Racial Equity 2030 seeks to scale transformative ideas that will improve the lives of children, families and communities across the globe.
Battle Creek, MI, Oct. 13, 2020 – Today, the W.K. Kellogg Foundation announced the launch of Racial Equity 2030, a call for bold solutions to drive an equitable future for children, families and communities across the globe. In honor of the foundation’s 90th anniversary, the Challenge will award $90 million to invite, build and scale actionable ideas for transformative change in the systems and institutions that uphold inequities.
“Racial Equity 2030 is an invitation to build on this moment and advance equity,” said La June Montgomery Tabron, president and CEO of the W.K. Kellogg Foundation. “At the Kellogg Foundation, we know that change happens through people and their collective action. That’s why we’re awarding $90 million to fuel creative and actionable solutions to achieve racial equity in the next decade.”
Today, too many children’s futures are bound by the color of their skin, their families’ circumstances or the limits of opportunity in their communities. Racial Equity 2030 seeks bold ideas to create a future that is equitable and just.
The novel coronavirus pandemic has compounded many of the inequities in health, wealth, education and opportunity. And global outcry has ensued from decades of racial and systemic injustice. Racial Equity 2030 is a chance to reimagine and to build a future where equity is realized. Teams of visionaries, change agents and community leaders from every sector are encouraged to apply.
Interested organizations must register to apply before Jan. 28, 2021. Complete applications are due by Feb. 25, 2021 and will be assessed by expert reviewers, as well as by peer applicants.
Racial Equity 2030 extends an invitation to communities across the globe to join in this pursuit. Applications must embrace and reflect the values of racial equity and justice. They must be led by a team that centers on lived experience and includes communities most affected by the issues as part of leadership in the project. More details can be found on the Challenge website: https://racialequity2030.org.
The Challenge is being managed by Lever for Change, a nonprofit that leverages its networks to find and fund solutions to the world’s greatest challenges, including racial and gender equity, economic development and climate change.
“We welcome innovative ideas from and for communities around the world,” said Cecilia Conrad, CEO of Lever for Change. “It’s time to reimagine what is possible, to remove the barriers that stand in the way of social progress for all, and to make big investments that advance racial equity and economic opportunity at scale.”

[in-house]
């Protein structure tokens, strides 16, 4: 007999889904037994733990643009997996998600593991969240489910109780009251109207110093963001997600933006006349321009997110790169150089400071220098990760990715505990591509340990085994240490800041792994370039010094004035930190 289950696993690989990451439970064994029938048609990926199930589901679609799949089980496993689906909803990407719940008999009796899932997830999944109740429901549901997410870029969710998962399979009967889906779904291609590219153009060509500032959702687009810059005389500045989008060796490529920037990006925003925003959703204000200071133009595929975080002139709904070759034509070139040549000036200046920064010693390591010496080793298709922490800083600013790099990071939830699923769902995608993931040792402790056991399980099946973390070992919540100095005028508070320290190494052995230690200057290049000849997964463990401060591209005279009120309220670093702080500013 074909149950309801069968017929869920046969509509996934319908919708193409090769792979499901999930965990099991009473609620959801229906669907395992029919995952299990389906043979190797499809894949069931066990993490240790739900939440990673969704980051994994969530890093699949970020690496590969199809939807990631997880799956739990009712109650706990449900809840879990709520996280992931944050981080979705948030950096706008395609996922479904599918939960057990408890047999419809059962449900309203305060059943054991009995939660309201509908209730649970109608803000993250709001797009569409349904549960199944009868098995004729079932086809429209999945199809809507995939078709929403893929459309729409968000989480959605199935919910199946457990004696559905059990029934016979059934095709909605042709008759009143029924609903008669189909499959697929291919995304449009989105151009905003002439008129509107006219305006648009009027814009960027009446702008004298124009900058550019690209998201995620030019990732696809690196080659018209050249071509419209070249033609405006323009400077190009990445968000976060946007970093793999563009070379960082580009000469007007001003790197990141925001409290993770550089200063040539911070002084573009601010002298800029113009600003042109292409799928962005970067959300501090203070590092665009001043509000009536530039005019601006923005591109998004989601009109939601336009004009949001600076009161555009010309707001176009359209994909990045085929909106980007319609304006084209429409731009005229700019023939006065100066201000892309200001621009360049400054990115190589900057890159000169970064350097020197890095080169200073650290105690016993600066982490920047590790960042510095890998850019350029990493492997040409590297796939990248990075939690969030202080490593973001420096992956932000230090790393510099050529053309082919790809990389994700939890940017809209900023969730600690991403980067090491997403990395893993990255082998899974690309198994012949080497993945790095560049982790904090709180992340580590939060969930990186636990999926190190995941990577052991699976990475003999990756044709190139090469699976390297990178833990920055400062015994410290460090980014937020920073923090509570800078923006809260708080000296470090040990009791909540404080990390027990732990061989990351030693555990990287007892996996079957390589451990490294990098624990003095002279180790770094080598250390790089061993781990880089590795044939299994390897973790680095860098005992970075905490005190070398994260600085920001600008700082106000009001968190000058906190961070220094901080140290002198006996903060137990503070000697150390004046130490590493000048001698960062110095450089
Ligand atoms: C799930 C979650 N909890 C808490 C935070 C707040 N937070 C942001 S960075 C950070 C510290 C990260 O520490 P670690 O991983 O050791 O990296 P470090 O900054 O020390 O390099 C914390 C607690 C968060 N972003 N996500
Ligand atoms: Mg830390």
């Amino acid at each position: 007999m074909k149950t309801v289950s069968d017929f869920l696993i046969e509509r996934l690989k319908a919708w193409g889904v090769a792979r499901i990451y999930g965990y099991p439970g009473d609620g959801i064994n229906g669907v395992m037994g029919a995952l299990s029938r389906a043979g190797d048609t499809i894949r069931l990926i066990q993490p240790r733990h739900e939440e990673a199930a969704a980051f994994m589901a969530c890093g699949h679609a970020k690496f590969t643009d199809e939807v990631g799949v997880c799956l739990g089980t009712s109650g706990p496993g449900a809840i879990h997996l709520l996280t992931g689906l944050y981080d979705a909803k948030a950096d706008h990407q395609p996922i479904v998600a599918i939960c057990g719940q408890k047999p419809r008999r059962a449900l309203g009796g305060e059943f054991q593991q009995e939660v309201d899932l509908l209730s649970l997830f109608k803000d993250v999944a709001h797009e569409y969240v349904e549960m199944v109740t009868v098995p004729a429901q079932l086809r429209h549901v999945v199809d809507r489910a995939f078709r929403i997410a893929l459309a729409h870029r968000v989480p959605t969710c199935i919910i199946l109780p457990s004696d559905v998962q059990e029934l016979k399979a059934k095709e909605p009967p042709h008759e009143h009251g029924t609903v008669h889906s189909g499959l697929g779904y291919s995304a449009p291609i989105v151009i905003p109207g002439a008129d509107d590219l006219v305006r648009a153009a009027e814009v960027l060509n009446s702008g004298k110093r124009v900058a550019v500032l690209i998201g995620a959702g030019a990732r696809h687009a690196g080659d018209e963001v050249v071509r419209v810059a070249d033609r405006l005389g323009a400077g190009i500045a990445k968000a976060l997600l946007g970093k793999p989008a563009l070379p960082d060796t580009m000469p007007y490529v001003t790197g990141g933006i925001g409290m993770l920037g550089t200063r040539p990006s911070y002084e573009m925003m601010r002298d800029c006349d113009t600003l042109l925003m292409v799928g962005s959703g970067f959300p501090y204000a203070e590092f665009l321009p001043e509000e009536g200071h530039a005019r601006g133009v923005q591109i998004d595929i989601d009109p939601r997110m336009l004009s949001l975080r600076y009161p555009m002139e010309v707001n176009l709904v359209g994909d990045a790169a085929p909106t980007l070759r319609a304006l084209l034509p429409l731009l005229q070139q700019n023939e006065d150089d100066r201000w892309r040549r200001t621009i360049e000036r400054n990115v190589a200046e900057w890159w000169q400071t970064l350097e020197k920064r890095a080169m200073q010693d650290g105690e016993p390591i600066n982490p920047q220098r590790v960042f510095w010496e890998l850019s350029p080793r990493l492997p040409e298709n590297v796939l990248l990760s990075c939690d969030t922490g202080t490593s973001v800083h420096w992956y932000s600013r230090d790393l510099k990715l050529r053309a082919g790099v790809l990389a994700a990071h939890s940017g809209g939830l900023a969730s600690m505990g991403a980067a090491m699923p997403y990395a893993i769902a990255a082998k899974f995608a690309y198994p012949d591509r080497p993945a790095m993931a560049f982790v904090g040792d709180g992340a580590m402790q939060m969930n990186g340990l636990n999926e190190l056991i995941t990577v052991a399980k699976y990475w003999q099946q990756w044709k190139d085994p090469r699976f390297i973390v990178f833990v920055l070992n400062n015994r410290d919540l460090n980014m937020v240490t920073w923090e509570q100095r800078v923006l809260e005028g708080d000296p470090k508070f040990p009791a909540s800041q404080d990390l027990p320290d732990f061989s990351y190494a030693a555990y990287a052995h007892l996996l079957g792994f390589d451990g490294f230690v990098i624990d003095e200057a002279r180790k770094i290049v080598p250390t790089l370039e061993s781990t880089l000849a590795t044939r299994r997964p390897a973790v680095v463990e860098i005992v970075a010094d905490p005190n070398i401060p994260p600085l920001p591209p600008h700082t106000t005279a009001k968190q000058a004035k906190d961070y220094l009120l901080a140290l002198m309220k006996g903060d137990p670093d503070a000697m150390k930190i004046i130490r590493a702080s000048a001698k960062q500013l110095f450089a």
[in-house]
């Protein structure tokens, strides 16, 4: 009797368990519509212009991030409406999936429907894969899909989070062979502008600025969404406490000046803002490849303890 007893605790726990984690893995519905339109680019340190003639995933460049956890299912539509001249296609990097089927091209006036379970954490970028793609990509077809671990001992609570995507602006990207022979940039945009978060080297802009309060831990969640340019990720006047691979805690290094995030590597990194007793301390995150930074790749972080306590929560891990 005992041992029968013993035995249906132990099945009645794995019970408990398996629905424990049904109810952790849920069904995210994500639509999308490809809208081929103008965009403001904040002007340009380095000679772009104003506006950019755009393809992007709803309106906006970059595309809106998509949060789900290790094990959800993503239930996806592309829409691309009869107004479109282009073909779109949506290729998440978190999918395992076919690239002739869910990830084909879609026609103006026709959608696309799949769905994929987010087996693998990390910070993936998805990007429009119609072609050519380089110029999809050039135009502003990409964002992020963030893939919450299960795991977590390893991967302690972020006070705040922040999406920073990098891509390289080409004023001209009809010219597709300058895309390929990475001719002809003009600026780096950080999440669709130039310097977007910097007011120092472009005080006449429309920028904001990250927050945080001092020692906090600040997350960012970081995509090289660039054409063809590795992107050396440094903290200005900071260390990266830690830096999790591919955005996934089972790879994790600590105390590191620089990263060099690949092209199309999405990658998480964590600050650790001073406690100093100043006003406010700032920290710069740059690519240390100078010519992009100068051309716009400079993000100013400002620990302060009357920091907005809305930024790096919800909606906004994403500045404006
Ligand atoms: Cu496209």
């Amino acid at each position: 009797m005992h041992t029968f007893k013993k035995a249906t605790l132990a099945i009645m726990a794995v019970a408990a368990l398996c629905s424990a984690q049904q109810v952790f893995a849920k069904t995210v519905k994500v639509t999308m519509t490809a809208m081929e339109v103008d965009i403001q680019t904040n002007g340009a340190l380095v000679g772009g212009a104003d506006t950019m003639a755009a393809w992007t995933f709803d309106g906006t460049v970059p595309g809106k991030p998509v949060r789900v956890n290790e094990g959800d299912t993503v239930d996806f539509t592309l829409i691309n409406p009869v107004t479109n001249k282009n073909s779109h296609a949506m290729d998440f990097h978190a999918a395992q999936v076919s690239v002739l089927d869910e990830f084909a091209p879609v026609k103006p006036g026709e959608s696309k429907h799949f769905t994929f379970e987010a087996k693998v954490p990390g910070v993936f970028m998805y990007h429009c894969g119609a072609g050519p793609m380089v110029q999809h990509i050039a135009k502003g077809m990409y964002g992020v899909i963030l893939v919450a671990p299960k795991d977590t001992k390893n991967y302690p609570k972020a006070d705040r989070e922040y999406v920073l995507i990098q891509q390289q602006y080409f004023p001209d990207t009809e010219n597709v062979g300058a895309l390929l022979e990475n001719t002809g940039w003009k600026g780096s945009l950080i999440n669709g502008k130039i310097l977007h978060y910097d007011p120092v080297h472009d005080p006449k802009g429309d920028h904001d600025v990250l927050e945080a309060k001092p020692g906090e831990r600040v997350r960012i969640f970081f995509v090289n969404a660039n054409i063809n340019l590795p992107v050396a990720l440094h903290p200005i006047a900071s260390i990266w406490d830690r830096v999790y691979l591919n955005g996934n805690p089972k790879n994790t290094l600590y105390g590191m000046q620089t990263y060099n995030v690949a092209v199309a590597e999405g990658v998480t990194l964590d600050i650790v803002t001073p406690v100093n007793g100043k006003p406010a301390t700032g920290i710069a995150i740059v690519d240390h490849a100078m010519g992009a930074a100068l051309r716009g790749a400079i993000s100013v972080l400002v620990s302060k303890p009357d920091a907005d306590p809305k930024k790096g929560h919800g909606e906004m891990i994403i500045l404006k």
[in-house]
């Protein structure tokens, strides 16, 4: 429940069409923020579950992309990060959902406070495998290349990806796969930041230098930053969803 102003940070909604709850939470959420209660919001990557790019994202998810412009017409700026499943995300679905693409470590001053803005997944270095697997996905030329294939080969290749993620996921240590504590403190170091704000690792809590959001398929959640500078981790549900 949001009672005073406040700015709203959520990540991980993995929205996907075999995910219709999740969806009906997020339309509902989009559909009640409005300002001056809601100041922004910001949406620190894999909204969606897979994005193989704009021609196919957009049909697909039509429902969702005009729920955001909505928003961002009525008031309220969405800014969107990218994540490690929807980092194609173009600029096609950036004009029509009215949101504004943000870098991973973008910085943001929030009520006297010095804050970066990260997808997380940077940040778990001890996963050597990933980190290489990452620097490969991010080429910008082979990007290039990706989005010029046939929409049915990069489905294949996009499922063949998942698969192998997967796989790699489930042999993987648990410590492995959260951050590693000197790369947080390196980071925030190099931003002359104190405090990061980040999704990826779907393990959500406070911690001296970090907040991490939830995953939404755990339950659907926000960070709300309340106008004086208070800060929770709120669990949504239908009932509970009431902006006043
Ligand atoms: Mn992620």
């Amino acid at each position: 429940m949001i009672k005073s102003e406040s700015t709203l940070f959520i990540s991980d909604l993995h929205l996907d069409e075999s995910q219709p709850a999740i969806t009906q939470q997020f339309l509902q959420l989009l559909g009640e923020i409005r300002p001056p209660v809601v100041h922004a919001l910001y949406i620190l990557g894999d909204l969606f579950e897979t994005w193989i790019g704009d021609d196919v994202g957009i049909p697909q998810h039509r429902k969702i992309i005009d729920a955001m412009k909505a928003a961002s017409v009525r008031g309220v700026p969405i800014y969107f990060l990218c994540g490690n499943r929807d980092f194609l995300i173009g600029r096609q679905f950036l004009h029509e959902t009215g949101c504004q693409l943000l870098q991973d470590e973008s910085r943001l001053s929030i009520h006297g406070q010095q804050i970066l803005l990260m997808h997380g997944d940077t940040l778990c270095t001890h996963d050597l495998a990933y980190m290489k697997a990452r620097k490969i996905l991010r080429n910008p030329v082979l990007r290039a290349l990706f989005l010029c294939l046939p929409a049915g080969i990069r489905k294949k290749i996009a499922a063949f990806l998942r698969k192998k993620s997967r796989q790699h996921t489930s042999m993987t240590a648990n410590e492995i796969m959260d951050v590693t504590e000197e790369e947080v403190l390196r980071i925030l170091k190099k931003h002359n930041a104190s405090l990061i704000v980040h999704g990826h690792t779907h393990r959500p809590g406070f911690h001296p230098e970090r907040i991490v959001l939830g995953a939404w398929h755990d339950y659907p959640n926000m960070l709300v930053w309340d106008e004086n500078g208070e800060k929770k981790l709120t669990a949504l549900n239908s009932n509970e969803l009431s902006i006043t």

Applicants are welcome to propose early-to-mid-stage ideas, as up to 10 teams will be selected as Finalists and each will receive a one-year $1 million planning grant, which includes nine months of capacity-building support to further develop their project and strengthen their application. At least five additional awards adding up to $80 million will be announced in the summer of 2022. At least three Awardees will each receive a $20 million grant. Two additional Awardees will each receive a $10 million grant. Grants will be paid out over nine years to coincide with W.K. Kellogg Foundation’s 100th anniversary in 2030.
More information on Racial Equity 2030 and other competitions can be found at www.leverforchange.org.
W.K. Kellogg Foundation
The W.K. Kellogg Foundation (WKKF), founded in 1930 as an independent, private foundation by breakfast cereal innovator and entrepreneur Will Keith Kellogg, is among the largest philanthropic foundations in the United States. Guided by the belief that all children should have an equal opportunity to thrive, WKKF works with communities to create conditions for vulnerable children so they can realize their full potential in school, work and life.
The W.K. Kellogg Foundation is based in Battle Creek, Michigan, and works throughout the United States and internationally, as well as with sovereign tribes. Special attention is paid to priority places where there are high concentrations of poverty and where children face significant barriers to success. WKKF priority places in the U.S. are in Michigan, Mississippi, New Mexico and New Orleans; and internationally, are in Mexico and Haiti. To learn more about WKKF, visit www.wkkf.org or follow WKKF on Twitter at @wk_kellogg_fdn.
Lever for Change
Lever for Change, a nonprofit affiliate of the John D. and Catherine T. MacArthur Foundation, leverages networks to find and fund solutions to the world’s greatest challenges, ranging from racial and gender equity to economic development and climate change. Building on the success of the MacArthur Foundation’s $100 million competition, 100&Change, Lever for Change customizes and manages open and transparent competitions for donors. In addition, we match donors with nonprofits and social enterprises in our Bold Solutions Network whose solutions to significant social challenges were highly ranked after rigorous evaluation in one of our competitions. Currently, Lever for Change is managing nine competitions, ranging in size from $10-to-100 million, awarding $295 million to grant recipients and strengthening dozens of top organizations. For more information, visit www.leverforchange.org.
Media Contact: Marc Moorghen, Communications Director, Lever for Change, firstname.lastname@example.org, 773.789.1714